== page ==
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post #16 of 28 (permalink) Old 2nd November 2004, 12:57 PM
World tourer gone missing from the SV realm
 
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Quote:
Originally Posted by Martin
Another approach is to beat the shit out of any vehicle that cuts you up, check out this slightly unhappy biker pointing out politely to the london bus driver that he was in the lane first!

I bet that he was humble buy at the court...

Horstmeister...Worth of every penny
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post #17 of 28 (permalink) Old 10th February 2005, 03:36 PM
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SMIDSY - sorry mate I didn't see you!

Interesting article in Bike this month.........I expect most riders are familier with the principle where bikes appear to be invisible to other traffic at times but now some egg head has identified that there is a scientific principle behind this - 'Motion Camouflage'.

In fact having done a bit of research on the Net there is nothing new about motion camouflage and I know many of you will have long ago adopted techniques to try and avoid it - change of line as you approach junctions, flapping jacket, moving your head etc

All the same interesting and useful to newer riders I expect............
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The thing about speed is that you can't catch the quick riders to ask them how they got so fast!
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post #18 of 28 (permalink) Old 10th February 2005, 04:28 PM
Pete's bike hauler
 
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yes bikers are involved in 20% more accidents but they are caused by cagers are they going to give red cards to cagers as well? or just bikers? it is hightime that bikers protested that they insist on us getting more and more rigourous training and the vast majority of accidents are caused by cagers who are not forced to pass anywhere near as rigourous a test. no wonder there are fewer and fewer people buying bikes it will only be a matter of time before we are legislated off the roads

If you are looking for a free holiday in the sun, don't bother me, However if you are a genuine biker and want to ride the best roads in the world there is no better place than
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check out the pics on the site and the vids on youtube search for britfrog
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post #19 of 28 (permalink) Old 10th February 2005, 07:58 PM
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Quote:
Originally Posted by speedo66
The things I'd like to learn from a police course are:
1- How fast do you have to go for the police to break off the pursuit.
more importantly, what are the performance characteristics of the fastest cruiser available to police, & what are the ossifer densities for any given area + time period.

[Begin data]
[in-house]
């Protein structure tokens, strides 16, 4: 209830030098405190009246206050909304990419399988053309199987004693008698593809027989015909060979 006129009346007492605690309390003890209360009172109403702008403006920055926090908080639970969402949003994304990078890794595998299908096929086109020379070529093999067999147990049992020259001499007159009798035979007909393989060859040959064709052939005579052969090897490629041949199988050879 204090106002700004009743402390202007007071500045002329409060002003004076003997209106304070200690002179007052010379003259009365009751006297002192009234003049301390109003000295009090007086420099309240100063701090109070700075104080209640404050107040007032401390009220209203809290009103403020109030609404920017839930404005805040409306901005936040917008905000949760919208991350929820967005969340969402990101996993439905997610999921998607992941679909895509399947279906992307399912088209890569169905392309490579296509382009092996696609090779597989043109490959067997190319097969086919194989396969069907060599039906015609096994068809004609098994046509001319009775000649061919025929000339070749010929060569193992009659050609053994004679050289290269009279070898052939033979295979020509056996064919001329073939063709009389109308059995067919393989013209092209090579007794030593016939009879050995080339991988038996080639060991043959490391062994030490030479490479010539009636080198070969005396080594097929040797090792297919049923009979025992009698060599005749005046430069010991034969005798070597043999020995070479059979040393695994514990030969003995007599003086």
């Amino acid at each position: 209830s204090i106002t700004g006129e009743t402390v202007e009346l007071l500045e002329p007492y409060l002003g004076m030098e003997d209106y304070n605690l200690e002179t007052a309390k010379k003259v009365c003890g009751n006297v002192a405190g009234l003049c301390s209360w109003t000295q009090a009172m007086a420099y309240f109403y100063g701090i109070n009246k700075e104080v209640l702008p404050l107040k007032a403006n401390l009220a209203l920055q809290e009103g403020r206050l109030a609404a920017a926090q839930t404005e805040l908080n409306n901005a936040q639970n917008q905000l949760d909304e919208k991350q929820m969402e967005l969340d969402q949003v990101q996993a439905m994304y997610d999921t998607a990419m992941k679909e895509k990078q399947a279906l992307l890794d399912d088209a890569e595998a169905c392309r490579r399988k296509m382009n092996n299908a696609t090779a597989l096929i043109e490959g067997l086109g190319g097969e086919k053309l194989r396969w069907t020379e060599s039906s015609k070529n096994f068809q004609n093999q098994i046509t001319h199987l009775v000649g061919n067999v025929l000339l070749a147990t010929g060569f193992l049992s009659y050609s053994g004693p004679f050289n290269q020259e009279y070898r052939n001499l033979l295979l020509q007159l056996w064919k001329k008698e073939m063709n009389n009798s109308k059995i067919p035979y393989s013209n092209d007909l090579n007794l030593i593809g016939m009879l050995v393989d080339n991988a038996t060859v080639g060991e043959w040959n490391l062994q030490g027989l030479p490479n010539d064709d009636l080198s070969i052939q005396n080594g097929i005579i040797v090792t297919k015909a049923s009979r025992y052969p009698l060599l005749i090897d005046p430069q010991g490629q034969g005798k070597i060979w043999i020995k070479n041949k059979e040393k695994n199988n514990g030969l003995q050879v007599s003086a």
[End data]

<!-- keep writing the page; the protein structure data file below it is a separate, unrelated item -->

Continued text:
Quote:
2- How can my bike be made invisible to police radar and cameras (or GATSO for you Brits).
if you go fast enough, the cop will think his RADAR gun is broken.

Quote:
3- What are the magic words to say to avoid a ticket once you're stopped.
"g'day, m8. i'm currently seeing your daughter. if this traffic stop results in anything more than a warning, i shall stop using trojans when i shag her. any questions, then?"

when in doubt, hit the gas; it may not solve the problem, but it'll end the suspense.
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post #20 of 28 (permalink) Old 14th March 2005, 04:30 PM Thread Starter
Be excelent to one another
 
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A Street, A Track, An Open Road

During 2003 it became obvious that there were an unusually high number of motorcycle fatalities and accidents. Many theories as to why this might happen were put forward The hot weather? A good economy? Both good reasons for more people taking to 2 wheels.

Whatever the reason the Motorcycle Industry Association (MCI) decided to take action and produce a strategy designed to make motorcycling safer for everyone. We immediately created a new department charged with improving Motorcycle Safety to deliver this plan. Part of this strategy demanded that we created something directly for riders.

The idea of producing an informative DVD to be given away free of charge (or for just the cost of postage and packing) was put forward. As we enjoy riding bikes too, we felt that for the DVD to be successful it must be entertaining, we set out to make you laugh not to lecture! As Manager of the Motorcycle Safety Department I have been lucky enough to be involved in this project from day one. It has been challenging and frustrating but most of all tremendous fun. I very much hope that when you watch this program you find it as entertaining to watch as I did to take part in its development.